What was the position of the left-wing and progressive movements until the 1970s ? All parties and groups, including left-wing ones, regarded Mustafa Kemal, Kemalism as a positive force in Turkish society. Until this date the followers of the Communist Party of Turkey and other left-wing groups had been unable to set up a proper programme against either Kemalism or the political auhority of the fascist state. Instead of taking independent revolutionary steps, they had always been affiliated to one of the main parties in the system: Republican Peoples Party and the Justice Party. However, between 1965 and the early 1970s, the class struggle was intensifying and a revolutionary situation was developing, echoing the Great Proletarian Cultural Revolution in China and student movements in Europe.

The masses and especially the youth were struggling more and more openly against the injustices in Turkey and against the domination of Turkey by imperialist powers. Revolutionary struggle and radicalism against fascism, imperialism and revisionism attracted the masses. From this mass movement some radical petty-bourgeois organisations and parties emerged.

For instance the THKP-C (liberation peoples party of Turkey - Front) and THKO (liberation peoples army of Turkey).

Even though the ideology of these organisations contradicted Kemalism in many practical, political and theoretical aspects, they still believed themselves to be Kemalist and followers of Kemalism.

A startling illustration of this was the shouts from the scaffold of "long live Kemalism" by members of these parties who were executed by the Kemalists following the military coup of 1971.

The revolutionary cadres in the 1970s did not understand Kemalist ideology and the structure of state, which was shaped by Kemalist ideology, as they had analyzed and they were adherents of Kemalism.

Source: Thanks to MIM for this contribution

See also another revolutionary contribution from Ibrahim Kaypakkaya on National Question

1 comment:

Anonymous said...

Whether Turkey is a fascist state, if so, when this came about and whether Kemalism is fascism are questions that sometimes arise. Some on the British left seem to bridle at descriptions of Turkey by sections of the left from Turkey and others as being "fascist".

On the other hand, Kurdish nationalists sometimes refer to sections of the left as "left Kemalists". I remember reading a PKK anthology of martyrs published in the mid-1990s referring to Turkey as a "colonialist-fascist state" but under much of AKP rule such references tailed off, although comparisons with fascism seem to have picked up again as the AKP has become more openly repressive.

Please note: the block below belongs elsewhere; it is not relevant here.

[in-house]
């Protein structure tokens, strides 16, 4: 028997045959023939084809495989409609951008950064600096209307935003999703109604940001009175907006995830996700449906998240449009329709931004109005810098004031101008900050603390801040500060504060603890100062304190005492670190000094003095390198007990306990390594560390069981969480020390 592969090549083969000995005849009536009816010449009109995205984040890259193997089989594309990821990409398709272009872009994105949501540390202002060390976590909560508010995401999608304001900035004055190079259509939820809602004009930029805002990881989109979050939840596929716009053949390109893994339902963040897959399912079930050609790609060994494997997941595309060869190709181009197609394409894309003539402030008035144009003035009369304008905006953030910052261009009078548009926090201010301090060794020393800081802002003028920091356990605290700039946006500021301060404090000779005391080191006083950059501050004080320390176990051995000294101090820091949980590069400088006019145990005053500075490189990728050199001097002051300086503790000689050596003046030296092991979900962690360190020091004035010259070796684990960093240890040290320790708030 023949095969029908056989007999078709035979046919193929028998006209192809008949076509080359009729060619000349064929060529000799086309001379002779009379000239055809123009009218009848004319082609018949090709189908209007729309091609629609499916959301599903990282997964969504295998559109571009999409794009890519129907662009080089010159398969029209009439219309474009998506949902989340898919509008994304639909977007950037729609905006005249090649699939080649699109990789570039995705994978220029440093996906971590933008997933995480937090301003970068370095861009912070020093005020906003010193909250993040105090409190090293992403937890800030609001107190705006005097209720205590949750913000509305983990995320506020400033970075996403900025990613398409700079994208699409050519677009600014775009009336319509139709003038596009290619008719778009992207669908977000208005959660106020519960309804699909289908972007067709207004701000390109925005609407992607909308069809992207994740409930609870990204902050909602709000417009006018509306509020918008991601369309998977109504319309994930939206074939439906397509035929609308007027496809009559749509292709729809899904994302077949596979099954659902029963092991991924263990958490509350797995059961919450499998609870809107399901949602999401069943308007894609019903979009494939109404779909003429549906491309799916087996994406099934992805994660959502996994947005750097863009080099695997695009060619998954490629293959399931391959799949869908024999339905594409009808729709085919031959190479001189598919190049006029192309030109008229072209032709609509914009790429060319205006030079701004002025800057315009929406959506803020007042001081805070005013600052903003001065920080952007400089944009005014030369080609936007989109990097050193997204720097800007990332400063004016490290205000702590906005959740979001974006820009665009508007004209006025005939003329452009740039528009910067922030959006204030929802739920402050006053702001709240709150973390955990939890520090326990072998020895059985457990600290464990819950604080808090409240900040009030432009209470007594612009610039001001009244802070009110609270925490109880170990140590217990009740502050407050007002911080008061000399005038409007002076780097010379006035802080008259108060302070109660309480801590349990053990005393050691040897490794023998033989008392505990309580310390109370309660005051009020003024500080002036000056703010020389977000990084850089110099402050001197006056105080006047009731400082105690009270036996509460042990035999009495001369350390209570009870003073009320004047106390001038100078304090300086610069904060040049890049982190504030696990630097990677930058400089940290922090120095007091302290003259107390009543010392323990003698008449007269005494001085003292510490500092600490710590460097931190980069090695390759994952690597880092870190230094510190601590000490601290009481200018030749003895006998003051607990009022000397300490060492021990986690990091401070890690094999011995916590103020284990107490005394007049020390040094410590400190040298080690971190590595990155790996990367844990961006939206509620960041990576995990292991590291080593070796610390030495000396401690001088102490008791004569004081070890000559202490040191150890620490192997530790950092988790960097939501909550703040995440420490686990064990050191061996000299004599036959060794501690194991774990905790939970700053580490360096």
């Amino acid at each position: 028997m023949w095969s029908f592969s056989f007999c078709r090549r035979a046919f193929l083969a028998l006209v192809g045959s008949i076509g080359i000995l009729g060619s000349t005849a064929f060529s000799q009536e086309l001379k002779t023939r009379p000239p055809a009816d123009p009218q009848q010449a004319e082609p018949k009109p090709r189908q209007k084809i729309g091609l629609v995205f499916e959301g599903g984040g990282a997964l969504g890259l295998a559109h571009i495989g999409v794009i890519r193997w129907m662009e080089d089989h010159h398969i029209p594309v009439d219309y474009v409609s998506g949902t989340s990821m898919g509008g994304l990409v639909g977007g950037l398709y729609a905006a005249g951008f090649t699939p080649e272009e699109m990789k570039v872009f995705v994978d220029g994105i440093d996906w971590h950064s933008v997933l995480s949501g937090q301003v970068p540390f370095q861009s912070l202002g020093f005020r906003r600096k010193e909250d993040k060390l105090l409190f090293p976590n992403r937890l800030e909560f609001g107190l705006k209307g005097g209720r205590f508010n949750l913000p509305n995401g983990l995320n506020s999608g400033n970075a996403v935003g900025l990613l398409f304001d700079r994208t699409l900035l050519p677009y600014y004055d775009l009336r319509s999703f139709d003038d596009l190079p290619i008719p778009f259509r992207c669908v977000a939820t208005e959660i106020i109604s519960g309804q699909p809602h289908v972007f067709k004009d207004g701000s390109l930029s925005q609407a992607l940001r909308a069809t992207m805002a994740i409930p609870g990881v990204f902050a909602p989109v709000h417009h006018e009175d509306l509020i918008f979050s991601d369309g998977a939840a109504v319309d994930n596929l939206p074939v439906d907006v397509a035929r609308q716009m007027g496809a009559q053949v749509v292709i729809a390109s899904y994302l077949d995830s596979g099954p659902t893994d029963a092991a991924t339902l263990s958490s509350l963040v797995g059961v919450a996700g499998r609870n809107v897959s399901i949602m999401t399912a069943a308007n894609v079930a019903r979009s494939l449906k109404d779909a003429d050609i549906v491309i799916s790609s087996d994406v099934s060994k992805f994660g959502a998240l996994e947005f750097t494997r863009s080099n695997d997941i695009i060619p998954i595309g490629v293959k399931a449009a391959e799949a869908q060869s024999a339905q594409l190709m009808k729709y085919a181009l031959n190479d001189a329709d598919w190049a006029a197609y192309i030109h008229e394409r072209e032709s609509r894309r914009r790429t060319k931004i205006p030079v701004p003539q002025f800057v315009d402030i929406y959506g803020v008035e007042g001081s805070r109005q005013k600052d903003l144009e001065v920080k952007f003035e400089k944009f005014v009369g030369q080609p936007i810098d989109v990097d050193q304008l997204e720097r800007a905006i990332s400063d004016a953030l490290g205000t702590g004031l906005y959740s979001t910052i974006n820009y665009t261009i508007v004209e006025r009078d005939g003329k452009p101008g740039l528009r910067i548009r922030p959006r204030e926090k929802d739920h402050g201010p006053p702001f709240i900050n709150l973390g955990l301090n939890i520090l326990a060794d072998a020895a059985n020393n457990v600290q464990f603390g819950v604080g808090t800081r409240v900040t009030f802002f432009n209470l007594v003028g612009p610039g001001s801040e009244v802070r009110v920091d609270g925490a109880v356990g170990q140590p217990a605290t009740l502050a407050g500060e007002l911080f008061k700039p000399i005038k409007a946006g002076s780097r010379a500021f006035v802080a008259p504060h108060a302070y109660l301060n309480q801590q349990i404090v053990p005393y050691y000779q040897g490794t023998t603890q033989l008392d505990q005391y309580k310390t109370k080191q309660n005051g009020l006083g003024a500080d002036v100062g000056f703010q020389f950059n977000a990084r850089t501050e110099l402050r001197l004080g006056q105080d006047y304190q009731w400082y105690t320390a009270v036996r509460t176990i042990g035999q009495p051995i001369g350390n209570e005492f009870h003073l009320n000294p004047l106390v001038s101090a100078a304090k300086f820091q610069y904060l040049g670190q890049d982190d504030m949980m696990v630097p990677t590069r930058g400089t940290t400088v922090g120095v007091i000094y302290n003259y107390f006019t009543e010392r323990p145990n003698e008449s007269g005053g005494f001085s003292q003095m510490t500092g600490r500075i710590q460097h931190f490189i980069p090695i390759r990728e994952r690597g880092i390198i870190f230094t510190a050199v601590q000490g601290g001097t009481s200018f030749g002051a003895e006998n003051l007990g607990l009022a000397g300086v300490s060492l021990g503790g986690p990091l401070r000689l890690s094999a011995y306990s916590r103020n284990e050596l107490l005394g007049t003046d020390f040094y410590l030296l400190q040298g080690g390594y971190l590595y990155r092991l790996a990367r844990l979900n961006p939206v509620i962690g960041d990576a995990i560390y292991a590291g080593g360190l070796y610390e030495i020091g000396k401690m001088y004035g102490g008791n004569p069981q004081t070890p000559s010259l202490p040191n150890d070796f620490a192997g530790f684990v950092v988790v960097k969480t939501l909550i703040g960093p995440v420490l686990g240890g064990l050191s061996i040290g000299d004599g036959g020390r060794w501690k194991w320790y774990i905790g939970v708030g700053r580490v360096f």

Turkey was a military-controlled, one-party state under Ataturk, and commentators in Britain and elsewhere sometimes pinned the word "fascist" to it. Yet as the heir of a country that lost WW1, like Germany, it was an outsider in the world created by the Versailles Treaty, and also had some affinities with another Versailles outsider, the USSR. Up until WW2 Turkish relations with the USSR were rather good, despite the banning of the TKP and persecution of its members. Relations with the USSR deteriorated during WW2 as at least some of the Turkish elite favoured joining the Axis (there was also fear of a German invasion from occupied Greece or German-allied Bulgaria). The newspaper headline shows Adolf and Inonu, Ataturk's successor (Ataturk died in late 1938). It says "Friendship reinforced by the pact: sincere congratulations between our national leader and the Fuehrer").

Turkey remained neutral during the war but as late as the battle of Kursk in the summer of 1943, Turkish army officers were present as observers on the German side. During the war, alleged Communists were persecuted in Turkey, but in 1944, as a token of the turning tide, Turkish fascists who wanted Turkey to join the Axis were arrested and tortured as "foreign agents".

After the war, fearing the Soviet bloc, Turkey began edging towards the USA and accepted the Marshall Plan, sent troops to back the USA etc. in the Korean War in 1950 (where they were right in the direct path of the Chinese intervention, suffering heavy casualties) and joined NATO in 1952.

Was Turkey also fascist when it had relatively good relations with the USSR, though? My impression is that in the 1920s and 1930s, Turkey was not seen by the Soviet government as a hostile power and there was no desire to risk making it one.

By 1948, Turkey was firmly in the US camp and a Soviet film released that year reflected this - Tretiy Udar ("The Third Blow") dramatised the recapture of Crimea by Soviet forces in 1944. It shows the Turkish ambassador hobnobbing with fascist German and Romanian generals. One of the film stills below shows the Turkish ambassador at a reception.

Steve Kaczynski